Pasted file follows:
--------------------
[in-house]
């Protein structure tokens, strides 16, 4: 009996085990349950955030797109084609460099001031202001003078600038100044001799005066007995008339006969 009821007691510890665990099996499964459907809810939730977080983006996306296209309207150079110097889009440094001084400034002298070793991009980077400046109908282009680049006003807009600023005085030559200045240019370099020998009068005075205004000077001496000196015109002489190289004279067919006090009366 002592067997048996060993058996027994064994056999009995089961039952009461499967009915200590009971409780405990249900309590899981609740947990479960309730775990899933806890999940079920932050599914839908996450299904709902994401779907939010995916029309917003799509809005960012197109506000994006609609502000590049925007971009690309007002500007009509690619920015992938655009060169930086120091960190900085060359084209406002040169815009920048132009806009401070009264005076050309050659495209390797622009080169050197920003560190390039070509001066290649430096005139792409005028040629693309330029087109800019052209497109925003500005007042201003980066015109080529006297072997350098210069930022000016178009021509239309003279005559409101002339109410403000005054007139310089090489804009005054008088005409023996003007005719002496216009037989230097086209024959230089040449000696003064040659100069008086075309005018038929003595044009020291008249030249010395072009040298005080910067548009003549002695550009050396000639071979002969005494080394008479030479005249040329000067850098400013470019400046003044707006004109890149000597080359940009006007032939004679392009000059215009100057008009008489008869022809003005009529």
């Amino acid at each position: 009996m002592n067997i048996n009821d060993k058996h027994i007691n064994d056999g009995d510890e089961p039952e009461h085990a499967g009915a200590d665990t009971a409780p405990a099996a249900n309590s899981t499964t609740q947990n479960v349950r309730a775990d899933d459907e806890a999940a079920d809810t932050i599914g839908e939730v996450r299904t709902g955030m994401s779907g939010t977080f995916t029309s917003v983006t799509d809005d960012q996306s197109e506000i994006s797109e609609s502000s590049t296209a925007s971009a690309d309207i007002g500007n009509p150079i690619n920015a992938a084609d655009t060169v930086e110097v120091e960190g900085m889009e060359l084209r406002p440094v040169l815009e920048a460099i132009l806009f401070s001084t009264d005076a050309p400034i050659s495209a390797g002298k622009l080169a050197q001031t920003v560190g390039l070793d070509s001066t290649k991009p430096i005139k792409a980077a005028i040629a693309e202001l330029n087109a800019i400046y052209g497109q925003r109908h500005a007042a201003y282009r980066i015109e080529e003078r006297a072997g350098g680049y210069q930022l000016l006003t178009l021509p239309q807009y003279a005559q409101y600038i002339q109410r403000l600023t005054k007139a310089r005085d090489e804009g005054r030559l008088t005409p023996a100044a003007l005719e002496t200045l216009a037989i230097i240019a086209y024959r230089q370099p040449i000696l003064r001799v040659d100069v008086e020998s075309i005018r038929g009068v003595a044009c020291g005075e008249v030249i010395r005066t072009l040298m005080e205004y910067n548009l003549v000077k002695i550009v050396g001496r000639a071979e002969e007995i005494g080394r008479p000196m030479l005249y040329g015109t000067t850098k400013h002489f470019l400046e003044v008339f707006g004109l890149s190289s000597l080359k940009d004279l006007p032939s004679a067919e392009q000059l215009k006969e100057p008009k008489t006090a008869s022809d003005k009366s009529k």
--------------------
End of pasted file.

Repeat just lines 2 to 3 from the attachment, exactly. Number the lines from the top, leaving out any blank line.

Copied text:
């Protein structure tokens, strides 16, 4: 009996085990349950955030797109084609460099001031202001003078600038100044001799005066007995008339006969 009821007691510890665990099996499964459907809810939730977080983006996306296209309207150079110097889009440094001084400034002298070793991009980077400046109908282009680049006003807009600023005085030559200045240019370099020998009068005075205004000077001496000196015109002489190289004279067919006090009366 002592067997048996060993058996027994064994056999009995089961039952009461499967009915200590009971409780405990249900309590899981609740947990479960309730775990899933806890999940079920932050599914839908996450299904709902994401779907939010995916029309917003799509809005960012197109506000994006609609502000590049925007971009690309007002500007009509690619920015992938655009060169930086120091960190900085060359084209406002040169815009920048132009806009401070009264005076050309050659495209390797622009080169050197920003560190390039070509001066290649430096005139792409005028040629693309330029087109800019052209497109925003500005007042201003980066015109080529006297072997350098210069930022000016178009021509239309003279005559409101002339109410403000005054007139310089090489804009005054008088005409023996003007005719002496216009037989230097086209024959230089040449000696003064040659100069008086075309005018038929003595044009020291008249030249010395072009040298005080910067548009003549002695550009050396000639071979002969005494080394008479030479005249040329000067850098400013470019400046003044707006004109890149000597080359940009006007032939004679392009000059215009100057008009008489008869022809003005009529």
């Amino acid at each position: 009996m002592n067997i048996n009821d060993k058996h027994i007691n064994d056999g009995d510890e089961p039952e009461h085990a499967g009915a200590d665990t009971a409780p405990a099996a249900n309590s899981t499964t609740q947990n479960v349950r309730a775990d899933d459907e806890a999940a079920d809810t932050i599914g839908e939730v996450r299904t709902g955030m994401s779907g939010t977080f995916t029309s917003v983006t799509d809005d960012q996306s197109e506000i994006s797109e609609s502000s590049t296209a925007s971009a690309d309207i007002g500007n009509p150079i690619n920015a992938a084609d655009t060169v930086e110097v120091e960190g900085m889009e060359l084209r406002p440094v040169l815009e920048a460099i132009l806009f401070s001084t009264d005076a050309p400034i050659s495209a390797g002298k622009l080169a050197q001031t920003v560190g390039l070793d070509s001066t290649k991009p430096i005139k792409a980077a005028i040629a693309e202001l330029n087109a800019i400046y052209g497109q925003r109908h500005a007042a201003y282009r980066i015109e080529e003078r006297a072997g350098g680049y210069q930022l000016l006003t178009l021509p239309q807009y003279a005559q409101y600038i002339q109410r403000l600023t005054k007139a310089r005085d090489e804009g005054r030559l008088t005409p023996a100044a003007l005719e002496t200045l216009a037989i230097i240019a086209y024959r230089q370099p040449i000696l003064r001799v040659d100069v008086e020998s075309i005018r038929g009068v003595a044009c020291g005075e008249v030249i010395r005066t072009l040298m005080e205004y910067n548009l003549v000077k002695i550009v050396g001496r000639a071979e002969e007995i005494g080394r008479p000196m030479l005249y040329g015109t000067t850098k400013h002489f470019l400046e003044v008339f707006g004109l890149s190289s000597l080359k940009d004279l006007p032939s004679a067919e392009q000059l215009k006969e100057p008009k008489t006090a008869s022809d003005k009366s009529k």